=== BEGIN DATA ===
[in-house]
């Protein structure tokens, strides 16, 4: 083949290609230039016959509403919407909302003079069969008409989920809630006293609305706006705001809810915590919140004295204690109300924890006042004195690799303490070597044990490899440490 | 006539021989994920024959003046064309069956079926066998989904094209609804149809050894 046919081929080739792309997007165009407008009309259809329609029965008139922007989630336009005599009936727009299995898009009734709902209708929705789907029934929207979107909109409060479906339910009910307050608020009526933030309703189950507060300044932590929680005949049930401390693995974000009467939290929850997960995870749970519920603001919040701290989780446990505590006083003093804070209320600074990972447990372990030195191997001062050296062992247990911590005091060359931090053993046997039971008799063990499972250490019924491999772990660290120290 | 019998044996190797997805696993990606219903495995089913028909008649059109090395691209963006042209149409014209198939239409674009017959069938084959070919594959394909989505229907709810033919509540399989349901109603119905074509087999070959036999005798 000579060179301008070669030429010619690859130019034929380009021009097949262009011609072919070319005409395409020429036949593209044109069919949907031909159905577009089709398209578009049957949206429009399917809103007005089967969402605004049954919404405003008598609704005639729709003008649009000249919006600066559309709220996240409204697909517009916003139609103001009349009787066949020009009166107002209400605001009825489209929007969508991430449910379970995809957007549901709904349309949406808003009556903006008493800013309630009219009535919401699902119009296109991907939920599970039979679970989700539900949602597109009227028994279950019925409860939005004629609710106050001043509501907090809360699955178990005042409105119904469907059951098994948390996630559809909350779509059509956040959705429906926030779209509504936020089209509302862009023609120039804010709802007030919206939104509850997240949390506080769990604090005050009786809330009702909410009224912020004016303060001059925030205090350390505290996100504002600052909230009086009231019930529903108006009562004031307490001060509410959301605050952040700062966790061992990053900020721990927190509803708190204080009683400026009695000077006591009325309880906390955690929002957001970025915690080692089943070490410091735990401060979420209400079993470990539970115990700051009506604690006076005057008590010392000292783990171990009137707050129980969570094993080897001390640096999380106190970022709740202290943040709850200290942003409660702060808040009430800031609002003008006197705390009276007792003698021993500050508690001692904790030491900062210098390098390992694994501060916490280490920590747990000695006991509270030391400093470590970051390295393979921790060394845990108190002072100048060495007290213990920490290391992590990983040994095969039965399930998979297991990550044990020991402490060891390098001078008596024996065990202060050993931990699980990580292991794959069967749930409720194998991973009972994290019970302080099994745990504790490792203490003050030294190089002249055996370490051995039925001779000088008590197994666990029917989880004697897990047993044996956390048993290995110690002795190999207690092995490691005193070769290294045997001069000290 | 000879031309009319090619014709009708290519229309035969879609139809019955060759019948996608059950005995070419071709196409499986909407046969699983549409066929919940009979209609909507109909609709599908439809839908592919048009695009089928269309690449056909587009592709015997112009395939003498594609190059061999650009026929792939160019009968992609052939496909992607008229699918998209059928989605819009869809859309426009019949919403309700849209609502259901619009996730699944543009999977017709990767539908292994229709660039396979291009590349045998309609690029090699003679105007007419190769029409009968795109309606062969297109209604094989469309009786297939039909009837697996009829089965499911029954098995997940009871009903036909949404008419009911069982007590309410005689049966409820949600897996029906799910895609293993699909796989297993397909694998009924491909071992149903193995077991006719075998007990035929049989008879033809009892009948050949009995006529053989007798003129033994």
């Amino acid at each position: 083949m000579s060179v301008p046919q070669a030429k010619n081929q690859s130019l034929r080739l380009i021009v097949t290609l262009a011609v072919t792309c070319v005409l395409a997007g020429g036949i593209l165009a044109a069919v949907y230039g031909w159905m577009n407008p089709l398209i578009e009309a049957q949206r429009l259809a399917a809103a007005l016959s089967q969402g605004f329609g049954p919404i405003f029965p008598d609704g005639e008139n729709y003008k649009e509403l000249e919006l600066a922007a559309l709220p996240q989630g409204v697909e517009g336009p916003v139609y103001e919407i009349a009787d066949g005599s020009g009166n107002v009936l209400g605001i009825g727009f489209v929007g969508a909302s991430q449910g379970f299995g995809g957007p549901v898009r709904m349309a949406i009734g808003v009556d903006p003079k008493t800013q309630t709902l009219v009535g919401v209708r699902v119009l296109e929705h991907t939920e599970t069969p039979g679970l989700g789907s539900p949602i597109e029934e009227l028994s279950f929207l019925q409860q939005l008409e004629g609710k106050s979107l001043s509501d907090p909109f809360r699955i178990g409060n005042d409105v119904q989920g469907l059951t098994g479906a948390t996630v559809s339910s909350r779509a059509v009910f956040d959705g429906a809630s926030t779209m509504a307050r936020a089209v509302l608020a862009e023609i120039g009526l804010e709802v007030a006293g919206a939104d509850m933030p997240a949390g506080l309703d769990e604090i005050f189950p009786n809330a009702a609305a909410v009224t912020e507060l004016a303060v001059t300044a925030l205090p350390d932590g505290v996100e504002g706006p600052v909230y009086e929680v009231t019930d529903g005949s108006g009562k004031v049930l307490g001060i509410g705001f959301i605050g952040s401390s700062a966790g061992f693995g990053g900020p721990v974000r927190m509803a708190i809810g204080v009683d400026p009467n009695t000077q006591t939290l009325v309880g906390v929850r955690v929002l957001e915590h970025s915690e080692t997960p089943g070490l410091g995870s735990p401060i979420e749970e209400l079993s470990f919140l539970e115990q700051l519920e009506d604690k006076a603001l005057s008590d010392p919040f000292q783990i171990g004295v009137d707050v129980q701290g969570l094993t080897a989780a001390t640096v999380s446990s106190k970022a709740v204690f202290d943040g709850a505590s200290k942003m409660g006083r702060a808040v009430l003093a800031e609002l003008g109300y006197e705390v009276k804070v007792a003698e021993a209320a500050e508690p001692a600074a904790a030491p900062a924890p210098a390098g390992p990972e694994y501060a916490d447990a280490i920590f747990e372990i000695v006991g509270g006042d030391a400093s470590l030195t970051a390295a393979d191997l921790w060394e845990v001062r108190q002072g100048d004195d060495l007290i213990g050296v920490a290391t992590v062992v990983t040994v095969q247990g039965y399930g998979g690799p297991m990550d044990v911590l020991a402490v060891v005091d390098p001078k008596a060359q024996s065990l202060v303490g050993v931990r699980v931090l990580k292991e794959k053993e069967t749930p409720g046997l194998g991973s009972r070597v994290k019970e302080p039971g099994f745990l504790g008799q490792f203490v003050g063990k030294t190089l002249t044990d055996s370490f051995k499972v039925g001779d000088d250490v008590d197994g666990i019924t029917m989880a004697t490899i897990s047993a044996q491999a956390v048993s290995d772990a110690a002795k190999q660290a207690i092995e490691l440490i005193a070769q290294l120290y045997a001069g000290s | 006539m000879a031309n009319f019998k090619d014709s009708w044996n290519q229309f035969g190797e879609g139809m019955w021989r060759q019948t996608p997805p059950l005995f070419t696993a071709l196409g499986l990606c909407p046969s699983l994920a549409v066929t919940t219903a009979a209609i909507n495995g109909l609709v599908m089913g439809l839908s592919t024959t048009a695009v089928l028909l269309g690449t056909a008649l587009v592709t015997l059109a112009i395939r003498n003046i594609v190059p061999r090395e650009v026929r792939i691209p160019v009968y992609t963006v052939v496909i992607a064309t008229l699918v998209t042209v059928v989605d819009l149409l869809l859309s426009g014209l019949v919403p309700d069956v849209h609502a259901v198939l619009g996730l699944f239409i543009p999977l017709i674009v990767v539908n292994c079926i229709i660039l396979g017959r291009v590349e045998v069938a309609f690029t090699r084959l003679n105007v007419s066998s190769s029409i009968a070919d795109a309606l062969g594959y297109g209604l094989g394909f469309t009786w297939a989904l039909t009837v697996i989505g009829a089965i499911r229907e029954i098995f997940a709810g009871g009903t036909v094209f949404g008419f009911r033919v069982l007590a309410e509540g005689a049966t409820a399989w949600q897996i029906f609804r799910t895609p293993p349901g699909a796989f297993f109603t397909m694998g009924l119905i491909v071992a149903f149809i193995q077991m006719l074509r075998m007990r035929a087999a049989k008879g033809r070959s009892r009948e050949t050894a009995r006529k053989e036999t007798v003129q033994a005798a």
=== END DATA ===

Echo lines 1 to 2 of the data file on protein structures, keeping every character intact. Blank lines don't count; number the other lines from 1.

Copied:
[in-house]
């Protein structure tokens, strides 16, 4: 083949290609230039016959509403919407909302003079069969008409989920809630006293609305706006705001809810915590919140004295204690109300924890006042004195690799303490070597044990490899440490 | 006539021989994920024959003046064309069956079926066998989904094209609804149809050894 046919081929080739792309997007165009407008009309259809329609029965008139922007989630336009005599009936727009299995898009009734709902209708929705789907029934929207979107909109409060479906339910009910307050608020009526933030309703189950507060300044932590929680005949049930401390693995974000009467939290929850997960995870749970519920603001919040701290989780446990505590006083003093804070209320600074990972447990372990030195191997001062050296062992247990911590005091060359931090053993046997039971008799063990499972250490019924491999772990660290120290 | 019998044996190797997805696993990606219903495995089913028909008649059109090395691209963006042209149409014209198939239409674009017959069938084959070919594959394909989505229907709810033919509540399989349901109603119905074509087999070959036999005798 000579060179301008070669030429010619690859130019034929380009021009097949262009011609072919070319005409395409020429036949593209044109069919949907031909159905577009089709398209578009049957949206429009399917809103007005089967969402605004049954919404405003008598609704005639729709003008649009000249919006600066559309709220996240409204697909517009916003139609103001009349009787066949020009009166107002209400605001009825489209929007969508991430449910379970995809957007549901709904349309949406808003009556903006008493800013309630009219009535919401699902119009296109991907939920599970039979679970989700539900949602597109009227028994279950019925409860939005004629609710106050001043509501907090809360699955178990005042409105119904469907059951098994948390996630559809909350779509059509956040959705429906926030779209509504936020089209509302862009023609120039804010709802007030919206939104509850997240949390506080769990604090005050009786809330009702909410009224912020004016303060001059925030205090350390505290996100504002600052909230009086009231019930529903108006009562004031307490001060509410959301605050952040700062966790061992990053900020721990927190509803708190204080009683400026009695000077006591009325309880906390955690929002957001970025915690080692089943070490410091735990401060979420209400079993470990539970115990700051009506604690006076005057008590010392000292783990171990009137707050129980969570094993080897001390640096999380106190970022709740202290943040709850200290942003409660702060808040009430800031609002003008006197705390009276007792003698021993500050508690001692904790030491900062210098390098390992694994501060916490280490920590747990000695006991509270030391400093470590970051390295393979921790060394845990108190002072100048060495007290213990920490290391992590990983040994095969039965399930998979297991990550044990020991402490060891390098001078008596024996065990202060050993931990699980990580292991794959069967749930409720194998991973009972994290019970302080099994745990504790490792203490003050030294190089002249055996370490051995039925001779000088008590197994666990029917989880004697897990047993044996956390048993290995110690002795190999207690092995490691005193070769290294045997001069000290 | 000879031309009319090619014709009708290519229309035969879609139809019955060759019948996608059950005995070419071709196409499986909407046969699983549409066929919940009979209609909507109909609709599908439809839908592919048009695009089928269309690449056909587009592709015997112009395939003498594609190059061999650009026929792939160019009968992609052939496909992607008229699918998209059928989605819009869809859309426009019949919403309700849209609502259901619009996730699944543009999977017709990767539908292994229709660039396979291009590349045998309609690029090699003679105007007419190769029409009968795109309606062969297109209604094989469309009786297939039909009837697996009829089965499911029954098995997940009871009903036909949404008419009911069982007590309410005689049966409820949600897996029906799910895609293993699909796989297993397909694998009924491909071992149903193995077991006719075998007990035929049989008879033809009892009948050949009995006529053989007798003129033994």